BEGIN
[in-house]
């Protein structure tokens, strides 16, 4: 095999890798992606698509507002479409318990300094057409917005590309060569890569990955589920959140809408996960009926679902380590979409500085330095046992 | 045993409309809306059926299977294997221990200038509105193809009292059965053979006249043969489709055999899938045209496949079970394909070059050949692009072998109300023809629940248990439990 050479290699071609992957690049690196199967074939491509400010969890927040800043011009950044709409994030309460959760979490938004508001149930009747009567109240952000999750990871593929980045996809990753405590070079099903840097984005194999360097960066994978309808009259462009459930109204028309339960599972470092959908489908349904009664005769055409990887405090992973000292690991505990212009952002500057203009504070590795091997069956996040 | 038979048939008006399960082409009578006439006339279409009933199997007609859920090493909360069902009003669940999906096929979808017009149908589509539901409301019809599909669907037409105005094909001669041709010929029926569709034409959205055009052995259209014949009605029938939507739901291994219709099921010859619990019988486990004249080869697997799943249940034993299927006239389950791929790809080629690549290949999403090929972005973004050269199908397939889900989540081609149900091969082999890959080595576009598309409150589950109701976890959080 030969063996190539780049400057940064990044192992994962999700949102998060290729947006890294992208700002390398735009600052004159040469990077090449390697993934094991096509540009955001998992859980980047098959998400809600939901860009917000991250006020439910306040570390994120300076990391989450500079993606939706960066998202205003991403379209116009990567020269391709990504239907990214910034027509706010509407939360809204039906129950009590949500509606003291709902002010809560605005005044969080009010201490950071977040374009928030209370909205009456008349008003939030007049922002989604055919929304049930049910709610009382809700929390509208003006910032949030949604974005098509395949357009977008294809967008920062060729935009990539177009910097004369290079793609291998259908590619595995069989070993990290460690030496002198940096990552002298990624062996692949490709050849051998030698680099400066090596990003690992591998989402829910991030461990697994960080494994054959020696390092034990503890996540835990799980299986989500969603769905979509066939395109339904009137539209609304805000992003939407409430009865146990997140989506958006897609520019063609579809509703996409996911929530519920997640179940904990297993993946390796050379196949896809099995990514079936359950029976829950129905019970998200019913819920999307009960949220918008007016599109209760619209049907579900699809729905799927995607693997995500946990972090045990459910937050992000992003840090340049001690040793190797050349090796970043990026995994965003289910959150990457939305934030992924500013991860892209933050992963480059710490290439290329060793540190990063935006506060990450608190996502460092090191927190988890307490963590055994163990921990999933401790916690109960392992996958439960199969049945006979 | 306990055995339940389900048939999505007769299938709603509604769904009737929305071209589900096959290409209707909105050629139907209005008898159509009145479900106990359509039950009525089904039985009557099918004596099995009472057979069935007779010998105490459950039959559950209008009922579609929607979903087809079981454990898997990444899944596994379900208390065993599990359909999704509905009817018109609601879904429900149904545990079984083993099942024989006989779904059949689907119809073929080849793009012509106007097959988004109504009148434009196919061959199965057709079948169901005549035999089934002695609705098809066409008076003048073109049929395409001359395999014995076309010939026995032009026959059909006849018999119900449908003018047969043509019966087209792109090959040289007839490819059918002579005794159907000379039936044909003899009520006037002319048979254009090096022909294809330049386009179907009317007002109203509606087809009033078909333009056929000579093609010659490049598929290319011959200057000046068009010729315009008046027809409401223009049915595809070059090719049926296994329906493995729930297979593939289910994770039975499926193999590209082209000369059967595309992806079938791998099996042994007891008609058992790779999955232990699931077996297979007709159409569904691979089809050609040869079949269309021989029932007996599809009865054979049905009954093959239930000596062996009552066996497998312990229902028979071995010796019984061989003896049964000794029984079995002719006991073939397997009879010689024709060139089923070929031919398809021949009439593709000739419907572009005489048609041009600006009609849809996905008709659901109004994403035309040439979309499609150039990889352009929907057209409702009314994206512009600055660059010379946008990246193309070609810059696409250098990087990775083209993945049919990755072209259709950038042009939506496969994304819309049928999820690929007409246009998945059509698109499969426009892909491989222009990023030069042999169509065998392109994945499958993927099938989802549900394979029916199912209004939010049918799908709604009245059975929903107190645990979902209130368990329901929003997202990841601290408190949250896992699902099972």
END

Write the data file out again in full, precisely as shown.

[in-house]
């Protein structure tokens, strides 16, 4: 095999890798992606698509507002479409318990300094057409917005590309060569890569990955589920959140809408996960009926679902380590979409500085330095046992 | 045993409309809306059926299977294997221990200038509105193809009292059965053979006249043969489709055999899938045209496949079970394909070059050949692009072998109300023809629940248990439990 050479290699071609992957690049690196199967074939491509400010969890927040800043011009950044709409994030309460959760979490938004508001149930009747009567109240952000999750990871593929980045996809990753405590070079099903840097984005194999360097960066994978309808009259462009459930109204028309339960599972470092959908489908349904009664005769055409990887405090992973000292690991505990212009952002500057203009504070590795091997069956996040 | 038979048939008006399960082409009578006439006339279409009933199997007609859920090493909360069902009003669940999906096929979808017009149908589509539901409301019809599909669907037409105005094909001669041709010929029926569709034409959205055009052995259209014949009605029938939507739901291994219709099921010859619990019988486990004249080869697997799943249940034993299927006239389950791929790809080629690549290949999403090929972005973004050269199908397939889900989540081609149900091969082999890959080595576009598309409150589950109701976890959080 030969063996190539780049400057940064990044192992994962999700949102998060290729947006890294992208700002390398735009600052004159040469990077090449390697993934094991096509540009955001998992859980980047098959998400809600939901860009917000991250006020439910306040570390994120300076990391989450500079993606939706960066998202205003991403379209116009990567020269391709990504239907990214910034027509706010509407939360809204039906129950009590949500509606003291709902002010809560605005005044969080009010201490950071977040374009928030209370909205009456008349008003939030007049922002989604055919929304049930049910709610009382809700929390509208003006910032949030949604974005098509395949357009977008294809967008920062060729935009990539177009910097004369290079793609291998259908590619595995069989070993990290460690030496002198940096990552002298990624062996692949490709050849051998030698680099400066090596990003690992591998989402829910991030461990697994960080494994054959020696390092034990503890996540835990799980299986989500969603769905979509066939395109339904009137539209609304805000992003939407409430009865146990997140989506958006897609520019063609579809509703996409996911929530519920997640179940904990297993993946390796050379196949896809099995990514079936359950029976829950129905019970998200019913819920999307009960949220918008007016599109209760619209049907579900699809729905799927995607693997995500946990972090045990459910937050992000992003840090340049001690040793190797050349090796970043990026995994965003289910959150990457939305934030992924500013991860892209933050992963480059710490290439290329060793540190990063935006506060990450608190996502460092090191927190988890307490963590055994163990921990999933401790916690109960392992996958439960199969049945006979 | 306990055995339940389900048939999505007769299938709603509604769904009737929305071209589900096959290409209707909105050629139907209005008898159509009145479900106990359509039950009525089904039985009557099918004596099995009472057979069935007779010998105490459950039959559950209008009922579609929607979903087809079981454990898997990444899944596994379900208390065993599990359909999704509905009817018109609601879904429900149904545990079984083993099942024989006989779904059949689907119809073929080849793009012509106007097959988004109504009148434009196919061959199965057709079948169901005549035999089934002695609705098809066409008076003048073109049929395409001359395999014995076309010939026995032009026959059909006849018999119900449908003018047969043509019966087209792109090959040289007839490819059918002579005794159907000379039936044909003899009520006037002319048979254009090096022909294809330049386009179907009317007002109203509606087809009033078909333009056929000579093609010659490049598929290319011959200057000046068009010729315009008046027809409401223009049915595809070059090719049926296994329906493995729930297979593939289910994770039975499926193999590209082209000369059967595309992806079938791998099996042994007891008609058992790779999955232990699931077996297979007709159409569904691979089809050609040869079949269309021989029932007996599809009865054979049905009954093959239930000596062996009552066996497998312990229902028979071995010796019984061989003896049964000794029984079995002719006991073939397997009879010689024709060139089923070929031919398809021949009439593709000739419907572009005489048609041009600006009609849809996905008709659901109004994403035309040439979309499609150039990889352009929907057209409702009314994206512009600055660059010379946008990246193309070609810059696409250098990087990775083209993945049919990755072209259709950038042009939506496969994304819309049928999820690929007409246009998945059509698109499969426009892909491989222009990023030069042999169509065998392109994945499958993927099938989802549900394979029916199912209004939010049918799908709604009245059975929903107190645990979902209130368990329901929003997202990841601290408190949250896992699902099972």